# How to compute the Hausdorff dimension of a "semi" self-similar shape?

The essence of self-similar fractals is that rescaling the original shape and gluing together a number of identical copies will produce the same overall shape. The quadratic type 2 curve is an example of such a fractal. You scale down the original shape by a factor of $1/4$ and piece together $8$ copies to get the same fractal:

This results in a fractal with dimension $\log_{4}{8} = 1.5$:

What I'm interested in, and what I mean by "semi" self-similar, is fractals where there are differently scaled copies of the shape building up the entire image. For example, if the vertical "middle" of the quadratic type 2 curve is treated as one iteration, rather than two, then the copy of the curve making up this piece is only scaled by $1/2$, while all of the other pieces are scaled by the original $1/4$. This ends up producing quite a different-looking fractal:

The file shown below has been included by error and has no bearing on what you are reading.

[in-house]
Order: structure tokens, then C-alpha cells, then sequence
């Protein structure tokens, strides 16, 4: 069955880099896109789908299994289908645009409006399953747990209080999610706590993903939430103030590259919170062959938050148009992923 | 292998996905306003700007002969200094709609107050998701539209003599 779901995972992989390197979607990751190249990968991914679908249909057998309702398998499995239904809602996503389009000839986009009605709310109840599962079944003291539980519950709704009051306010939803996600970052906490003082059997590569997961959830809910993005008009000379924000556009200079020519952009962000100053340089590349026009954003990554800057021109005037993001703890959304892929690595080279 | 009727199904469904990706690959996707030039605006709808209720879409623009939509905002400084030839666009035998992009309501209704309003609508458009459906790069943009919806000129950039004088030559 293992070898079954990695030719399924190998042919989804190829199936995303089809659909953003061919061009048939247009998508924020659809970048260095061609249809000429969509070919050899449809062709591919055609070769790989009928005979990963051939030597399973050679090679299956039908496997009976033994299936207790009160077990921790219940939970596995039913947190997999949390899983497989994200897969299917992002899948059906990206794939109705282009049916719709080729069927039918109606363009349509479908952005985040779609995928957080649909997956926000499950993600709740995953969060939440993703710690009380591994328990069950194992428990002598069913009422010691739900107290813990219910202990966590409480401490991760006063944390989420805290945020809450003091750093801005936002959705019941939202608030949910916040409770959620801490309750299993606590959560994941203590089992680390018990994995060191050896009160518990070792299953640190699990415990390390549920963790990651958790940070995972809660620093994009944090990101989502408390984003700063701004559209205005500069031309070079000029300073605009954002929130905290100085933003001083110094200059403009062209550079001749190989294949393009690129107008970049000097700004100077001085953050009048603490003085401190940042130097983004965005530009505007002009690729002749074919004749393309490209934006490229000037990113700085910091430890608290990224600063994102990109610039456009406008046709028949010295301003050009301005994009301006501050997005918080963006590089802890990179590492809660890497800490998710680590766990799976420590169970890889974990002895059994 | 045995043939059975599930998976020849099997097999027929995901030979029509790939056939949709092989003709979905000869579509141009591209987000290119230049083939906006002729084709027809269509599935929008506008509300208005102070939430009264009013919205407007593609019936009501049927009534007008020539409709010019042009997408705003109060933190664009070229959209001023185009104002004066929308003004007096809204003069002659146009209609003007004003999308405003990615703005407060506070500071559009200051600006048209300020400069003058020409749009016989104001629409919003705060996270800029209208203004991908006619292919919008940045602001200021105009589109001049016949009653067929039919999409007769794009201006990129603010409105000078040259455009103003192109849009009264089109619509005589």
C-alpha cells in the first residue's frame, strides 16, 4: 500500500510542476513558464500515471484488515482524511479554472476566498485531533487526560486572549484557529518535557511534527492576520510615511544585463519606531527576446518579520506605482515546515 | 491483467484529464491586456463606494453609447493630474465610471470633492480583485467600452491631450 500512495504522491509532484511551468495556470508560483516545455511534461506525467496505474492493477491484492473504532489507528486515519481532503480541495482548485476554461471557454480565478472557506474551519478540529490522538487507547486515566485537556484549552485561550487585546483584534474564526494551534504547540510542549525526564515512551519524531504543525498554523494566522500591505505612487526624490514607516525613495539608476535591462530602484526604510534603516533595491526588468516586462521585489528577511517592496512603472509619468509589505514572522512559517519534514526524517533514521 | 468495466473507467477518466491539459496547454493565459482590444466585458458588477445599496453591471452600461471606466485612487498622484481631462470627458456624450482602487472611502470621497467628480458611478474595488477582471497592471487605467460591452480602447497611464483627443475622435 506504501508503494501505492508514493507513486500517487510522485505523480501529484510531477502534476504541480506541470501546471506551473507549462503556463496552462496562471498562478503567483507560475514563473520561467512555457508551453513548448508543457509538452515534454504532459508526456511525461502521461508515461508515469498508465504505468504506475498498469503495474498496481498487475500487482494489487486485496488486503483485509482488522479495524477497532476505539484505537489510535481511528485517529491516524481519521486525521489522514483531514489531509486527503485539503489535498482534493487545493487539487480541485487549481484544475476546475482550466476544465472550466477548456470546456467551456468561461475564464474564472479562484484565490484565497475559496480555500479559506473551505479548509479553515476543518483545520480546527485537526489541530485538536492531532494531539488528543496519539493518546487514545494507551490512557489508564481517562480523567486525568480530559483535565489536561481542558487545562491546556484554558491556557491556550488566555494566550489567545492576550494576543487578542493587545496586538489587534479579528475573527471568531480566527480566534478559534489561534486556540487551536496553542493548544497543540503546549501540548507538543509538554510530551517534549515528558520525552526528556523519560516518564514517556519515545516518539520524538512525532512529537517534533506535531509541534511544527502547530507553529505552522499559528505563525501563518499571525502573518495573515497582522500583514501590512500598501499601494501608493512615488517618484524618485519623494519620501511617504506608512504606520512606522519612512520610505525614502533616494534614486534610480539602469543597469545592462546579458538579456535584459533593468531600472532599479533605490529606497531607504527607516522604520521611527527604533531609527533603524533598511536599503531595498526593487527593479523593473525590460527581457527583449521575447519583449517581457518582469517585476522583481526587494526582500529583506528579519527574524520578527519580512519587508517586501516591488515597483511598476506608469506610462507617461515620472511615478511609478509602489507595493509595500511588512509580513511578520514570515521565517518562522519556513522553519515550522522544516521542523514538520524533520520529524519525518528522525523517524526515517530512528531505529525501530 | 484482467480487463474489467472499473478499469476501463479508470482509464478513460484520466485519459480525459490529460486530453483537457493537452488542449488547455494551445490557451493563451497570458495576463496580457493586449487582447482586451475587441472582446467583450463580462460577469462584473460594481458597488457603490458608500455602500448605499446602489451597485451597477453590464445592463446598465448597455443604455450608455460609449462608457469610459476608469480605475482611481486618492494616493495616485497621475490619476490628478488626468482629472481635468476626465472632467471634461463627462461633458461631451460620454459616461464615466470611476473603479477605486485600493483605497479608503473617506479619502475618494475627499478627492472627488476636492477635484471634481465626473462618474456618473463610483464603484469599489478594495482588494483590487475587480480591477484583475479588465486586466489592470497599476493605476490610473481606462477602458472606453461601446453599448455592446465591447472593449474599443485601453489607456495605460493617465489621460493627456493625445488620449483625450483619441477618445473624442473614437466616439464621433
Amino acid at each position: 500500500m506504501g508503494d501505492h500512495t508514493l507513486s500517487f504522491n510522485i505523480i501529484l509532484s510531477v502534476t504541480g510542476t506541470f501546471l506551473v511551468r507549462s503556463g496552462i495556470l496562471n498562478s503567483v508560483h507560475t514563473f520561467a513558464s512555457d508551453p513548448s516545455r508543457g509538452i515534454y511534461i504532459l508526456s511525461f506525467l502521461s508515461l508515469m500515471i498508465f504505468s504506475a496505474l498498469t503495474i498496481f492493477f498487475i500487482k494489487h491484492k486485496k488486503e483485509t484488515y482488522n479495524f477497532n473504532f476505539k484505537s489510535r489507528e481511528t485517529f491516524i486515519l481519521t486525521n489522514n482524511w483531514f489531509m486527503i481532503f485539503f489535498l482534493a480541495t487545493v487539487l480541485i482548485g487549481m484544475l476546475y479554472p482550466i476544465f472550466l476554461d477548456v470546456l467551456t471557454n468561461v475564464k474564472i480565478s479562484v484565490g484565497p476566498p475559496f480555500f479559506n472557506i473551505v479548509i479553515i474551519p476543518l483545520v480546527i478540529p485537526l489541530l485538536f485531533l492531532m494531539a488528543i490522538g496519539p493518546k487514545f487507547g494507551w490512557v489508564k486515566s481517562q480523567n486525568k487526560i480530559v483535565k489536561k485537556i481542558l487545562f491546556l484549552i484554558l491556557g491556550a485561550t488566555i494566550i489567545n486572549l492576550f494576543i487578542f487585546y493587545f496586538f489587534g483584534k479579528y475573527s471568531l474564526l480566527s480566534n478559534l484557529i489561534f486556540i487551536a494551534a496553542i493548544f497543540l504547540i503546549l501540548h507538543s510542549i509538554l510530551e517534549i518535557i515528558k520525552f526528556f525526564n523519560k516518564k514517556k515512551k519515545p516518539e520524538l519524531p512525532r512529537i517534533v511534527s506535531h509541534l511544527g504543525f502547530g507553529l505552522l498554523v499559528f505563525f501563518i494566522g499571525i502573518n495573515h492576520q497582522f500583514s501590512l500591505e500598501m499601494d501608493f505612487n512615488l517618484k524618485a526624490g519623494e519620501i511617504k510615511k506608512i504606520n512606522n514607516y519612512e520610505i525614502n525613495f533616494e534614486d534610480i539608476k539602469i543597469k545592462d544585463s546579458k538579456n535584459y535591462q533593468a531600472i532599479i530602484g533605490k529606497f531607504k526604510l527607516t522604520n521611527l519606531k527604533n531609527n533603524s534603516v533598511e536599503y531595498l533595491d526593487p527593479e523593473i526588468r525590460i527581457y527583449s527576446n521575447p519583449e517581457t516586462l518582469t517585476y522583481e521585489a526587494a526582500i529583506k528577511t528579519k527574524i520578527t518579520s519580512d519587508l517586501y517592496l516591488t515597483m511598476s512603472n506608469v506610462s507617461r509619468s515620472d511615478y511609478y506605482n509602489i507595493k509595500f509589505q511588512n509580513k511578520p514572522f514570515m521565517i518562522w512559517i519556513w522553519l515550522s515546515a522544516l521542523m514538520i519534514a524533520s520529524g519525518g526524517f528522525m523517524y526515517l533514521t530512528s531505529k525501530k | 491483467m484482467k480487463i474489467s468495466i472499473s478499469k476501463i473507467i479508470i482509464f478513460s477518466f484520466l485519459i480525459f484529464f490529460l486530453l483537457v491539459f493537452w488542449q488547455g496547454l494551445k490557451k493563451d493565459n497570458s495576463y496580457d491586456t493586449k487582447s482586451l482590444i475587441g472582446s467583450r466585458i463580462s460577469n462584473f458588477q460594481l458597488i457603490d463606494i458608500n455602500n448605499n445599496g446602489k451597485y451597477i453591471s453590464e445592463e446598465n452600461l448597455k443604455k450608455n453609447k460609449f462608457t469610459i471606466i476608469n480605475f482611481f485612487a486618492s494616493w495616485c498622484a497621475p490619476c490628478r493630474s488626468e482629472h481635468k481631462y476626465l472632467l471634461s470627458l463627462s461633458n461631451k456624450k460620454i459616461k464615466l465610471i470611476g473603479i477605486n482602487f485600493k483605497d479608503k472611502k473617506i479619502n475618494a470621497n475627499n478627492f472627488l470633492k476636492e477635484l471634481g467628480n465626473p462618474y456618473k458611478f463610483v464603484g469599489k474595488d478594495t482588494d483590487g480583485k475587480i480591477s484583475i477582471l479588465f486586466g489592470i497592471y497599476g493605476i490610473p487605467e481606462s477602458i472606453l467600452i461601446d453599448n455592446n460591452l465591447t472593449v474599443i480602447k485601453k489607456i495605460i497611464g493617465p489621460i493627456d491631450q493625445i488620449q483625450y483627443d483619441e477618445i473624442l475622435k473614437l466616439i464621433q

Basic Structure:

Limit Fractal:

Another example would be a "shark fin" fractal, similar to the Koch snowflake, but where the "middle third" has a right triangle with height $1/3$, and hypotenuse $\sqrt{2}/3$:

Basic Structure:

Limit Fractal:

Any ideas about how to calculate the Hausdorff dimensions of such shapes would be greatly appreciated!

The similarity dimension of $\log_4 8$ comes from solving $8\left(\frac{1}{4}\right)^s = 1$. Your modified fractal's dimension is the solution of $6\left(\frac{1}{4}\right)^s + \left(\frac{1}{2}\right)^s = 1$, which Wolfram Alpha tells me is $s = \log_2 3$. In general there may not be a nice closed-form solution, and indeed your "shark fin" fractal requires solving $3\left(\frac{1}{3}\right)^s + \left(\frac{\sqrt{2}}{3}\right)^s = 1$, which Wolfram Alpha gives numerically as $s \approx 1.393\ldots$.